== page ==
This is not to advocate for a simple model of substitution or replacement—to read pamphlets instead of plays—but to foreground, in one of performance studies’ definitive moves, what Diana Taylor calls the “repertoire” of gestures, movement, orality, and other ephemeral signifiers invoked in a plethora of nondramatic texts. And while repertoire is ultimately irreducible to any “archive” of recorded texts—e.g., the manuscript illuminations, handbills, trial proceedings, liturgical and civil ceremonies, printed debates, epic poetry, newsbooks, and secret society rituals that our contributors examine—we acknowledge that repertoire is also always in tension with, and mutually constitutive of, the archive.5 It is possible, as Taylor has demonstrated, to focus on the traces of repertoire embedded in the archive as if the two function independently. To do so offers a temporary but efficacious way to think through the repertoire's embodied transmissions of cultural memory and identity.

Taylor's emphasis offers a powerful corrective to belief in textuality's capacity to fully capture or even reiterate performance. Our approach, while indebted to these ideas, offers a historical perspective that complicates some of Taylor's working assumptions. For one thing, familiarity with premodern practices, from codex-making to the theatrical repertory system, tends to quash any idea of texts as either unmediated or static.6 Our contributors and readers are well aware that premodern texts are sociable (they travel, borrow, and talk among themselves). They are rife with traces of the oral cultures that helped render them legible in the only partially literate worlds that shaped them. Furthermore, familiarity with the multiple forms of domination and resistance embedded in everyday medieval and early modern rituals make us reluctant to view an institutionalized archival form like a public play as significantly more “weighed down” by normalizing ideology than everyday social performances.7 Finally, accustomed as we are to reconstructing events from textual remnants, the long-vanished horizon of a premodern repertoire seems less daunting than stimulating. Supported by the limiting factors of local and historical patterns of thought and behavior, we advance recuperative strategies of reading around, through, and between the archive's marks to locate and amplify the repertoire's traces. In this way, the differences between archive and repertoire become constructive rather than constrictive. And as the title of our forum “Whither the Bodies?” implies, we are keen to share some of the more innovative approaches to recovering the performing bodies often missing from explorations of the archive.

Before we proceed, we want to contextualize this project within some major lines of thought in performance studies today. Such self-localization seems at once necessary and mildly futile, as the interlocutors of performance-based approaches have always been interdisciplinary, with interests ranging from genealogies of architectural features to the semiotics of dance or political assembly. There is, consequently, no single theoretical “framework” so much as a series of inquiries all loosely motivated by the impulse to grant interpretive primacy to the nonliterary critical practices of our respective historical fields, which may draw on linguistics, jurisprudence, semiotics, cultural anthropology, or psychoanalysis. While insights from the latter fields certainly appear in other performance-targeted collections, they are often quickly absorbed into more traditional literary or historical interpretations of “theatricality” as a mode of highly stylized representation that tends to tell us more about a literary character, convention, or history than about an action's relation to the larger performative universe in which it initially conveyed its message.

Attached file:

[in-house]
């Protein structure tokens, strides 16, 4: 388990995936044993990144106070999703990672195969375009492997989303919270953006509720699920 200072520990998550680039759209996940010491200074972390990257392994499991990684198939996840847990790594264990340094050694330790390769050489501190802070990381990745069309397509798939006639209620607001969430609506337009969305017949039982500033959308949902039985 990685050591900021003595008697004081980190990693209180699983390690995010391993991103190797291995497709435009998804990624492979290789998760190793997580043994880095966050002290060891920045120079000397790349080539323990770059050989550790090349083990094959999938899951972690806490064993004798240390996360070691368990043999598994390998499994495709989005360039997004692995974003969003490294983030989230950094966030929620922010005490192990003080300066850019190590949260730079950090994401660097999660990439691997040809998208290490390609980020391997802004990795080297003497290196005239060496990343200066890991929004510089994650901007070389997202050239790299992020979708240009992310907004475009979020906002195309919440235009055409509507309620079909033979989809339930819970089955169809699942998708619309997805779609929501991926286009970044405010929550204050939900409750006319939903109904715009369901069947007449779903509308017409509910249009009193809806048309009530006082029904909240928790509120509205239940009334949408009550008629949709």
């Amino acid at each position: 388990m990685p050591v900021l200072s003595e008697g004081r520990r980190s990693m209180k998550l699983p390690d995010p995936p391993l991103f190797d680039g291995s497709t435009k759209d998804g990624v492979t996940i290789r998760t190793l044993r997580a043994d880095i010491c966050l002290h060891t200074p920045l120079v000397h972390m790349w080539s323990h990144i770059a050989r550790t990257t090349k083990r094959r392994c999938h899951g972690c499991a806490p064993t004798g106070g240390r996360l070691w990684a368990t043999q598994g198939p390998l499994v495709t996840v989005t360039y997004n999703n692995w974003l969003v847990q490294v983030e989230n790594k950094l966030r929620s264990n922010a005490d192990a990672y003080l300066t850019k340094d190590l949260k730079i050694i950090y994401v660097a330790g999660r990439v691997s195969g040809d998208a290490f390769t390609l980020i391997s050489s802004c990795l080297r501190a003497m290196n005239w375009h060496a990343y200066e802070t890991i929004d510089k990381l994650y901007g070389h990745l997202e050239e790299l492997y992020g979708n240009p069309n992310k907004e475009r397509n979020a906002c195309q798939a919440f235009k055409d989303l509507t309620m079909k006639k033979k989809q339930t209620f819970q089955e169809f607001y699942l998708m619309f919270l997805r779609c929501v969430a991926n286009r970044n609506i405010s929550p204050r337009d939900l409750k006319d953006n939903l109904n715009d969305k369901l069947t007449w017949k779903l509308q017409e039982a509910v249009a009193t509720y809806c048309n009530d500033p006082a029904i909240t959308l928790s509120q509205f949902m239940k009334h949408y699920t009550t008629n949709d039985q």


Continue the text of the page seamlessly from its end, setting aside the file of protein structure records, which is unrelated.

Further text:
“Performance beyond Drama” insists that performance is always a constitutive part of the making, shaping, and undoing of larger performative cultures at both ideological and material levels. In short, historical and literary practices augment our efforts to place everyday performances in the milieu of their initial presentation, but we remain committed to stimulating a more bracing and unorthodox disciplinary conversation through an emphasis on the repertoire.

“Performance beyond Drama” seeks to enrich the discourse between medieval/early modern studies and performance studies—vibrant fields that too often talk past one another. In view of this, we find ourselves among those interested in defining the conceptual topography of performance studies with greater precision.8 In the latter vein, several venues for premodern scholarship have hosted reexaminations of the terms “theatricality,” “performativity,” and “performance.” One salient example, Henry Turner's collection Early Modern Theatricality, responds, like our volume, to the literary emphasis predominant in premodern scholarship.9 The anthology's expansive call for a flexible and ludic understanding of theatricality is welcome, but the contributions on the whole tend to limit the collection's scope to theater; even its more catholic considerations of theatricality rely on examples from dramatic writing to anchor claims about nondramatic texts.

Similarly, Gina Bloom and Susan Bennett's 2017 special issue of Shakespeare Bulletin investigates connections between performance studies and early modern theater.10 While the contributors identify a number of productive sites for the exploration of Shakespearean performance, ranging from amateur dramatics to digital media, their emphasis remains, naturally, on the work of Shakespeare, that most canonical of dramatic authors. Furthermore, their collection still attaches performance overwhelmingly to the stage rather than thinking through the everyday performances that so vividly filled the streets beyond the theater buildings. In general, premodern scholarship has been slow to take up W. B. Worthen's 2008 call to resist privileging the literary and written archive over the repertoire.11 There have been individual chapters and journal articles, including recent work by Erika T. Lin, V. K. Preston, Clare Wright, Julia Fawcett, Miles Parks Grier, Matthew J. Smith, Ellen MacKay, and Carol Symes, that explore more capacious versions of performance in premodern records, but they are stand-alone pieces or sections rather than part of a more sustained and far-reaching call to rethink the ideological and material effects of nondramatic premodern performance.12